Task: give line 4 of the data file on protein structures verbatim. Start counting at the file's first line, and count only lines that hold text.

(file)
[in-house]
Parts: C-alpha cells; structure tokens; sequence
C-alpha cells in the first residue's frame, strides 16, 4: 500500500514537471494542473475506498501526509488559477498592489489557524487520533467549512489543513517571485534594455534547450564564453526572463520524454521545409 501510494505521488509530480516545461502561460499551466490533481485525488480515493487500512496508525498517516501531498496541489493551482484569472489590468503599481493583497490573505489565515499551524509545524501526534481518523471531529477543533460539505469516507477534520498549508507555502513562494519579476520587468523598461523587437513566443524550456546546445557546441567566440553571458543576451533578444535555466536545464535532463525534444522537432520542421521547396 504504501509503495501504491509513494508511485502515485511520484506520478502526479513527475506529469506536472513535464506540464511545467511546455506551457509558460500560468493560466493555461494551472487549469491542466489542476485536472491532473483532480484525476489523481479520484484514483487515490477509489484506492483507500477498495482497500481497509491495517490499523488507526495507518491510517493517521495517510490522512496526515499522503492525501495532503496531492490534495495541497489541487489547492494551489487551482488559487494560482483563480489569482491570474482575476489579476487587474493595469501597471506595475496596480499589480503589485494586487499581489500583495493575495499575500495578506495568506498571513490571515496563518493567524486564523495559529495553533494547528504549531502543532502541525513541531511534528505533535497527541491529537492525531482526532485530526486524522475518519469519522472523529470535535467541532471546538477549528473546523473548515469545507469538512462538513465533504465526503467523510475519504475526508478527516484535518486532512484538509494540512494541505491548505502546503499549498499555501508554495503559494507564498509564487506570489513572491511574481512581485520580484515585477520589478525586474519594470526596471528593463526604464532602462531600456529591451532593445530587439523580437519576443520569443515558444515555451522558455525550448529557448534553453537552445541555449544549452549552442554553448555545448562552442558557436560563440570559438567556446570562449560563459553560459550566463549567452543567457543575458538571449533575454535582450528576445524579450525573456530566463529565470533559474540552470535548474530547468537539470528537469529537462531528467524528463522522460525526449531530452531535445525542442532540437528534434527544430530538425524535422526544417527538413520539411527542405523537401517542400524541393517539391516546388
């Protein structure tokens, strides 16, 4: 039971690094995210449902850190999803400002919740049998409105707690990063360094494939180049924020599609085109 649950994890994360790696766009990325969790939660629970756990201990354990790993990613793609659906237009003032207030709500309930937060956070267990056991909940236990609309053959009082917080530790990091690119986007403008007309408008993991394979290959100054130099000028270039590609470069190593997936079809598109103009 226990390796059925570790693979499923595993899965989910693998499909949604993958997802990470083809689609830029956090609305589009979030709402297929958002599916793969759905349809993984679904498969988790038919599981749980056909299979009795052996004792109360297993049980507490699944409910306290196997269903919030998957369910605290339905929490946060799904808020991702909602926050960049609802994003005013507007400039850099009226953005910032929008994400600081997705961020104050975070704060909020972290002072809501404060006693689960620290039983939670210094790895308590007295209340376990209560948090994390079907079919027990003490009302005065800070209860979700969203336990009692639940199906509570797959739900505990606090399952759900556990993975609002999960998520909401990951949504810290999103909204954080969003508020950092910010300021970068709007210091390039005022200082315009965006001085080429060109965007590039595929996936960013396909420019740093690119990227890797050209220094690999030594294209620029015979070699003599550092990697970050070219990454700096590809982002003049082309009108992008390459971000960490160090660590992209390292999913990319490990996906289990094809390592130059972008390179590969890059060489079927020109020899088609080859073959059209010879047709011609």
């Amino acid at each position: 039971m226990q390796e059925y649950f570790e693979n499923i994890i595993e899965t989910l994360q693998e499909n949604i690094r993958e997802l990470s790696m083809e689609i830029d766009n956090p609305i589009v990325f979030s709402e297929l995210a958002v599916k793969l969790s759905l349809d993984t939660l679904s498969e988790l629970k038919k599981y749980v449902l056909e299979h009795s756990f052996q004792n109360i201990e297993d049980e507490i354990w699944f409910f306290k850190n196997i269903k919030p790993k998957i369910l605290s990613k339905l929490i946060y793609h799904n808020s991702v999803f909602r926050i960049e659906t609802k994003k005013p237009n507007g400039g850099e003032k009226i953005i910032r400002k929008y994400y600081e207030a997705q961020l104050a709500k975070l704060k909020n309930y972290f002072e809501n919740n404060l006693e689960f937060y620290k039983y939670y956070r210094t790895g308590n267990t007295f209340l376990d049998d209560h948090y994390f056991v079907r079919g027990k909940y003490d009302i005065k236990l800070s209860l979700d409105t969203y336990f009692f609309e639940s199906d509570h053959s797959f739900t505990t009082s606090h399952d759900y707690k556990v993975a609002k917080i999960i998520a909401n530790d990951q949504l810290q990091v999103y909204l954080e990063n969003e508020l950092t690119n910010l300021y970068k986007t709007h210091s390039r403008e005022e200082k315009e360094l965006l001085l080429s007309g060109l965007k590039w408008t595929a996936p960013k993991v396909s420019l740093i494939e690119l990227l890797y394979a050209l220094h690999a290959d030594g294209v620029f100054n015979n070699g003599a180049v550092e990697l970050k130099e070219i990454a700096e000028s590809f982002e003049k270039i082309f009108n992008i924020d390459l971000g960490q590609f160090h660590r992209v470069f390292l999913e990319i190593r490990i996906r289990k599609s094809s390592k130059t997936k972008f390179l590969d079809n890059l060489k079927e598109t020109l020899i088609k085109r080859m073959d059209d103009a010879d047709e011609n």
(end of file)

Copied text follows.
């Protein structure tokens, strides 16, 4: 039971690094995210449902850190999803400002919740049998409105707690990063360094494939180049924020599609085109 649950994890994360790696766009990325969790939660629970756990201990354990790993990613793609659906237009003032207030709500309930937060956070267990056991909940236990609309053959009082917080530790990091690119986007403008007309408008993991394979290959100054130099000028270039590609470069190593997936079809598109103009 226990390796059925570790693979499923595993899965989910693998499909949604993958997802990470083809689609830029956090609305589009979030709402297929958002599916793969759905349809993984679904498969988790038919599981749980056909299979009795052996004792109360297993049980507490699944409910306290196997269903919030998957369910605290339905929490946060799904808020991702909602926050960049609802994003005013507007400039850099009226953005910032929008994400600081997705961020104050975070704060909020972290002072809501404060006693689960620290039983939670210094790895308590007295209340376990209560948090994390079907079919027990003490009302005065800070209860979700969203336990009692639940199906509570797959739900505990606090399952759900556990993975609002999960998520909401990951949504810290999103909204954080969003508020950092910010300021970068709007210091390039005022200082315009965006001085080429060109965007590039595929996936960013396909420019740093690119990227890797050209220094690999030594294209620029015979070699003599550092990697970050070219990454700096590809982002003049082309009108992008390459971000960490160090660590992209390292999913990319490990996906289990094809390592130059972008390179590969890059060489079927020109020899088609080859073959059209010879047709011609």